The SS Volendam, Sister-Ship of the SS Veendam. 15,430 Tons Register, 25,620 Tons Displacement. Painting by Fred J. Hoertz. GGA Image ID # 1ecae28911

 

First Class Salon on the SS Volendam and SS Veendam.

First Class Salon on the SS Volendam and SS Veendam. GGA Image ID # 1eca945ee4

 

First Class Outside Room with a Bath on the SS Volendam and SS Veendam.

First Class Outside Room with a Bath on the SS Volendam and SS Veendam. GGA Image ID # 1eca9f40af

 

First Class Smoking Room on the SS Volendam and SS Veendam.

First Class Smoking Room on the SS Volendam and SS Veendam. GGA Image ID # 1ecac57ea4

 

Deck Sports For Recreation and Health

Passengers Play Deck Tennis on a Holland-America Liner.

Passengers Play Deck Tennis on a Holland-America Liner. GGA Image ID # 1ecacd0d79

Deck tennis is always a favorite sport, but there are a hundred other diversions to choose from on Holland-America Liners.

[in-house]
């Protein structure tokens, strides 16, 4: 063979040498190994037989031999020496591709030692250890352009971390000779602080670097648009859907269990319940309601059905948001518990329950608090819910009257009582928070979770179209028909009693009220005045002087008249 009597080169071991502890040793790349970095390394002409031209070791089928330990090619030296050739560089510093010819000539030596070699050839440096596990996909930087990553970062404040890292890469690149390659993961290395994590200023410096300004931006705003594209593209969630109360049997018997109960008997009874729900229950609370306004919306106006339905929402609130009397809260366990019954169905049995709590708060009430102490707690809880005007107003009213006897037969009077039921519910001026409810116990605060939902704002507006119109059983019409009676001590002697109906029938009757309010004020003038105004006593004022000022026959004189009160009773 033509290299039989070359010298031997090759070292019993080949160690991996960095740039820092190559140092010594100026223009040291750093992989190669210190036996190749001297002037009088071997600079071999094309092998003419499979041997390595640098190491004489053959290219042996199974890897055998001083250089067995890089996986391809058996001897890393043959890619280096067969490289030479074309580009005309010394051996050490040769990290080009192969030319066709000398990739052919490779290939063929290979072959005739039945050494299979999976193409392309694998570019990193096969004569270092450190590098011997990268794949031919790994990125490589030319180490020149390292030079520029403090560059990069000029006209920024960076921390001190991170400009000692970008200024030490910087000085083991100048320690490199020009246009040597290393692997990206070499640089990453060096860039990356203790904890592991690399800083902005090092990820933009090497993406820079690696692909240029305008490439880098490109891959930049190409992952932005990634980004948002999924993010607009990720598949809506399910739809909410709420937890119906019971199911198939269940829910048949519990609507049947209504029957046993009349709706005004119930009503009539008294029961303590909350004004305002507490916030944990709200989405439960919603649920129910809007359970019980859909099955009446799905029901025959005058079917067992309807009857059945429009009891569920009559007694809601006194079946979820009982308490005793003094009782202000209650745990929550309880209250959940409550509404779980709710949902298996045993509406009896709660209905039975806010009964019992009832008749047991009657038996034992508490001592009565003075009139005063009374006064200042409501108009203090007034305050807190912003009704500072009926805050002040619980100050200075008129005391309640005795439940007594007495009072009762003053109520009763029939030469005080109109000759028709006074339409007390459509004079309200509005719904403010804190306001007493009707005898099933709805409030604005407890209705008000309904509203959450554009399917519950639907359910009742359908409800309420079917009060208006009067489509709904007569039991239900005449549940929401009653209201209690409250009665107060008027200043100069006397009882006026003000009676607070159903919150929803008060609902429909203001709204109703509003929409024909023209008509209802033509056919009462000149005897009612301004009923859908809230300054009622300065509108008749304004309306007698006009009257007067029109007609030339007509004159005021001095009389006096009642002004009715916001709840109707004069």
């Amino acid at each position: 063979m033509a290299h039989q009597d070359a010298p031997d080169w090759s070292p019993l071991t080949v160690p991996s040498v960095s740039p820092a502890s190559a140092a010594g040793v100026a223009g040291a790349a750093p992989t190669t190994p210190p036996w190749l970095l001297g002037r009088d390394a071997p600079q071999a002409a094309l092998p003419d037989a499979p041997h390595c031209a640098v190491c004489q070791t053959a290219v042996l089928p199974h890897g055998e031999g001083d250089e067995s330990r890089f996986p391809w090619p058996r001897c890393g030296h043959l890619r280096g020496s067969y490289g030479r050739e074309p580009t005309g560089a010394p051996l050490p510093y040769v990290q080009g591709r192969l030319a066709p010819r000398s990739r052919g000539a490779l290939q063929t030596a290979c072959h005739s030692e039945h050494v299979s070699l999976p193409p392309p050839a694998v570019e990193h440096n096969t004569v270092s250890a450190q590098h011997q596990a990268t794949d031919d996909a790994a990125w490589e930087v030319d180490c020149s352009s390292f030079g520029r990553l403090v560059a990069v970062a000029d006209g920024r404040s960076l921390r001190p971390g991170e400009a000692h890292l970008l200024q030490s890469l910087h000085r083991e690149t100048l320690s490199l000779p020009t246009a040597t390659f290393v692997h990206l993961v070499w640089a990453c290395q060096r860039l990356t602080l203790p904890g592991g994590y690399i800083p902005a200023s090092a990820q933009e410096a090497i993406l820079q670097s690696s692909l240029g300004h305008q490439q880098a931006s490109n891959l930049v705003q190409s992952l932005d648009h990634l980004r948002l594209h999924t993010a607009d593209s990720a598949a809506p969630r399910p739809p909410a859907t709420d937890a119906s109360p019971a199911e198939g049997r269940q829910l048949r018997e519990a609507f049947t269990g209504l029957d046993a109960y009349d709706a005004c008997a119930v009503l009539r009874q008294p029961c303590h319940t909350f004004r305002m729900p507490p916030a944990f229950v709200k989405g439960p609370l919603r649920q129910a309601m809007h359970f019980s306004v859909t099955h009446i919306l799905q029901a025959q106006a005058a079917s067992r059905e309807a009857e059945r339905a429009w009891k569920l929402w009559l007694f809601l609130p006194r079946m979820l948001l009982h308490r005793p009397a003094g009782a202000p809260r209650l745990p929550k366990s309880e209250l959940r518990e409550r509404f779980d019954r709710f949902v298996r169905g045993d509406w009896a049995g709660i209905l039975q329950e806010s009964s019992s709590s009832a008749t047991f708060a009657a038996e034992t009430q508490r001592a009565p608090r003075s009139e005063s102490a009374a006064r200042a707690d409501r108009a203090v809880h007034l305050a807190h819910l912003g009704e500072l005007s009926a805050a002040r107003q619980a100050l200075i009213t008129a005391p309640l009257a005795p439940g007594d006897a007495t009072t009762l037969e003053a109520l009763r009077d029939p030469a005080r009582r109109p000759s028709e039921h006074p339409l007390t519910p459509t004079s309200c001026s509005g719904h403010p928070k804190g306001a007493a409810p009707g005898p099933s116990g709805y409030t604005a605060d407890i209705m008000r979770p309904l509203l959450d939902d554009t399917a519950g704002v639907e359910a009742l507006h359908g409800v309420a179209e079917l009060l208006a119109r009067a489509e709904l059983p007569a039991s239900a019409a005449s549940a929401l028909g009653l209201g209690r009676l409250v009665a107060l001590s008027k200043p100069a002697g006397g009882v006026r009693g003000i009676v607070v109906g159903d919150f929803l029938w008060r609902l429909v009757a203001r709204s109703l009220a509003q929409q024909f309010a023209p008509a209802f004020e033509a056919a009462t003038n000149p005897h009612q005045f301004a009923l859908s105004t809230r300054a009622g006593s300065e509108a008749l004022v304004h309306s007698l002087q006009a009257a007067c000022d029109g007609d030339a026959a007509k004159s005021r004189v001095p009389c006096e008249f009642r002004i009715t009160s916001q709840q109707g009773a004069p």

NEW YORK — DEPARTURE AND RETURN

THE Holland-America Line has made special arrangements by which a de luxe motor coach service is placed at the disposal of its passengers, connecting the Holland-America Line Piers via the Holland Tunnel with the centrally located New York Hotels Commodore and McAlpin . . . the former adjoining the Grand Central Terminal and the latter near the Pennsylvania Station.

Baggage-checking facilities are extended to Holland-America Line passengers at both Hotels. On incoming steamers, Motor Coaches will be waiting at the Pier to carry passengers to the New York City terminal points when they have completed customs formalities—the charge for this service, including hand baggage, is one dollar each way.

EUROPEAN ARRIVAL AND DEPARTURE

ALL East-bound Holland-America Line Steamers call first at Plymouth, England, in the heart of Cornwall and Devon . . . and connect with special trains to London . . . then at Boulogne-Sur-Mer in France almost at the gates of Paris (2 3/4 hours by special boat train) . . . and finally at Rotterdam, Holland ... the focal point for Central Europe . . . All West-bound steamers leave from Rotterdam, calling at Boulogne-Sur-Mer and, in England, at Southampton (2 hours from London).